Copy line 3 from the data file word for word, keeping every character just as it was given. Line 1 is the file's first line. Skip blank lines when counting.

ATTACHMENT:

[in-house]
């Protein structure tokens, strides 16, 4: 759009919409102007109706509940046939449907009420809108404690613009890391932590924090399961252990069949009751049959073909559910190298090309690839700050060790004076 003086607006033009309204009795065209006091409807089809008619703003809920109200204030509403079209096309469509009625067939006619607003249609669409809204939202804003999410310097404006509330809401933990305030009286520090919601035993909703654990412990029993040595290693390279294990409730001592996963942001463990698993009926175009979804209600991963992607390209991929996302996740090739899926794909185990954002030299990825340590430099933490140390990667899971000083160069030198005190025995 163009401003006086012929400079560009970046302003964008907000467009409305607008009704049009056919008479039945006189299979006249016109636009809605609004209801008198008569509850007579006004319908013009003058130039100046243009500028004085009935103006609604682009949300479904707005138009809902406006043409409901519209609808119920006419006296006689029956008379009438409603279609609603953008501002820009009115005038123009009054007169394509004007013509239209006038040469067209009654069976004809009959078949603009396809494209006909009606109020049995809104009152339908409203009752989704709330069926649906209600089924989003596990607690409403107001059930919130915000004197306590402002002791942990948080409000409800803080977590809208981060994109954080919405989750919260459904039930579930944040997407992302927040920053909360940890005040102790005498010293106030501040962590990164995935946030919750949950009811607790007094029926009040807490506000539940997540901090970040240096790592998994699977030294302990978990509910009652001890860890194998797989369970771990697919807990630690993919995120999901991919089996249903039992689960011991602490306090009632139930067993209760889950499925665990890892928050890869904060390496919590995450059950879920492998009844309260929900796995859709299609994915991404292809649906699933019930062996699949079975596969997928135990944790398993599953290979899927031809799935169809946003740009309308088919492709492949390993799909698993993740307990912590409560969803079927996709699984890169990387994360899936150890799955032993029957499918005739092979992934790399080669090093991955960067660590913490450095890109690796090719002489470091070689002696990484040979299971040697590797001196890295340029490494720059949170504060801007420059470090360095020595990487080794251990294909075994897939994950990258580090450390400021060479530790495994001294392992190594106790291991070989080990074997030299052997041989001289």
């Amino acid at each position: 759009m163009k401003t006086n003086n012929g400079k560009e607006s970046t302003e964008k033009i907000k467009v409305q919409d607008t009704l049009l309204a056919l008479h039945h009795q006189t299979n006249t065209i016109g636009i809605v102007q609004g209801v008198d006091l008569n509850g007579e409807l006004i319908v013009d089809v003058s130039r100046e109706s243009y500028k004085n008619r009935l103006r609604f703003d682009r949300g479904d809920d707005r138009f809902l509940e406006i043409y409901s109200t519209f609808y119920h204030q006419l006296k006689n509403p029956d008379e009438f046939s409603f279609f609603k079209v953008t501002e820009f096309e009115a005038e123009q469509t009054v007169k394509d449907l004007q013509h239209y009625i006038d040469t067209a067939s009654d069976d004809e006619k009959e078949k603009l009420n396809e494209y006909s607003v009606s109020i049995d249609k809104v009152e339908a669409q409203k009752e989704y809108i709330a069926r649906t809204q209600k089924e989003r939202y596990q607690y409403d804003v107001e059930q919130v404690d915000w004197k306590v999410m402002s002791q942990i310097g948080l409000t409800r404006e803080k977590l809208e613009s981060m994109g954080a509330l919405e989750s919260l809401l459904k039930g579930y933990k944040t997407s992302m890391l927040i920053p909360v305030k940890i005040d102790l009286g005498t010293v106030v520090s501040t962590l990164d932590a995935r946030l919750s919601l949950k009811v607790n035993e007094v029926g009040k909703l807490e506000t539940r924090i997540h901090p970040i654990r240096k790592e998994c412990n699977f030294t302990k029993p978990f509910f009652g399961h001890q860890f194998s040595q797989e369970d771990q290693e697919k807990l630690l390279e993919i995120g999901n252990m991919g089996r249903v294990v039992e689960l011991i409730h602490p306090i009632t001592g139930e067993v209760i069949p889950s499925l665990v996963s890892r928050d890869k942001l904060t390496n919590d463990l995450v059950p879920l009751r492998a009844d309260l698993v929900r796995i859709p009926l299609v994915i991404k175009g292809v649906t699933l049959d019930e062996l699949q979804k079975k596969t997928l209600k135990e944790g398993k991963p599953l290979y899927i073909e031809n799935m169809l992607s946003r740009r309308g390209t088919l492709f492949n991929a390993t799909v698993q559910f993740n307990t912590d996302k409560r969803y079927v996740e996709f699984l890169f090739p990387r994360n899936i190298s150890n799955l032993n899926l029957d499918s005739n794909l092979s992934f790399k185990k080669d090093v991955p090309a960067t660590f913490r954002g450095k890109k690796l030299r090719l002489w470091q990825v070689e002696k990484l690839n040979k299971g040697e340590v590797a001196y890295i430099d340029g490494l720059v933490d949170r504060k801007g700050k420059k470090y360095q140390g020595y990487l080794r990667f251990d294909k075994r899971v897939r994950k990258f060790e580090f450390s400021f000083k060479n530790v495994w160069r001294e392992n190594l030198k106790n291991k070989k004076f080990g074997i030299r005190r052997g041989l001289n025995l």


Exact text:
């Amino acid at each position: 759009m163009k401003t006086n003086n012929g400079k560009e607006s970046t302003e964008k033009i907000k467009v409305q919409d607008t009704l049009l309204a056919l008479h039945h009795q006189t299979n006249t065209i016109g636009i809605v102007q609004g209801v008198d006091l008569n509850g007579e409807l006004i319908v013009d089809v003058s130039r100046e109706s243009y500028k004085n008619r009935l103006r609604f703003d682009r949300g479904d809920d707005r138009f809902l509940e406006i043409y409901s109200t519209f609808y119920h204030q006419l006296k006689n509403p029956d008379e009438f046939s409603f279609f609603k079209v953008t501002e820009f096309e009115a005038e123009q469509t009054v007169k394509d449907l004007q013509h239209y009625i006038d040469t067209a067939s009654d069976d004809e006619k009959e078949k603009l009420n396809e494209y006909s607003v009606s109020i049995d249609k809104v009152e339908a669409q409203k009752e989704y809108i709330a069926r649906t809204q209600k089924e989003r939202y596990q607690y409403d804003v107001e059930q919130v404690d915000w004197k306590v999410m402002s002791q942990i310097g948080l409000t409800r404006e803080k977590l809208e613009s981060m994109g954080a509330l919405e989750s919260l809401l459904k039930g579930y933990k944040t997407s992302m890391l927040i920053p909360v305030k940890i005040d102790l009286g005498t010293v106030v520090s501040t962590l990164d932590a995935r946030l919750s919601l949950k009811v607790n035993e007094v029926g009040k909703l807490e506000t539940r924090i997540h901090p970040i654990r240096k790592e998994c412990n699977f030294t302990k029993p978990f509910f009652g399961h001890q860890f194998s040595q797989e369970d771990q290693e697919k807990l630690l390279e993919i995120g999901n252990m991919g089996r249903v294990v039992e689960l011991i409730h602490p306090i009632t001592g139930e067993v209760i069949p889950s499925l665990v996963s890892r928050d890869k942001l904060t390496n919590d463990l995450v059950p879920l009751r492998a009844d309260l698993v929900r796995i859709p009926l299609v994915i991404k175009g292809v649906t699933l049959d019930e062996l699949q979804k079975k596969t997928l209600k135990e944790g398993k991963p599953l290979y899927i073909e031809n799935m169809l992607s946003r740009r309308g390209t088919l492709f492949n991929a390993t799909v698993q559910f993740n307990t912590d996302k409560r969803y079927v996740e996709f699984l890169f090739p990387r994360n899936i190298s150890n799955l032993n899926l029957d499918s005739n794909l092979s992934f790399k185990k080669d090093v991955p090309a960067t660590f913490r954002g450095k890109k690796l030299r090719l002489w470091q990825v070689e002696k990484l690839n040979k299971g040697e340590v590797a001196y890295i430099d340029g490494l720059v933490d949170r504060k801007g700050k420059k470090y360095q140390g020595y990487l080794r990667f251990d294909k075994r899971v897939r994950k990258f060790e580090f450390s400021f000083k060479n530790v495994w160069r001294e392992n190594l030198k106790n291991k070989k004076f080990g074997i030299r005190r052997g041989l001289n025995l």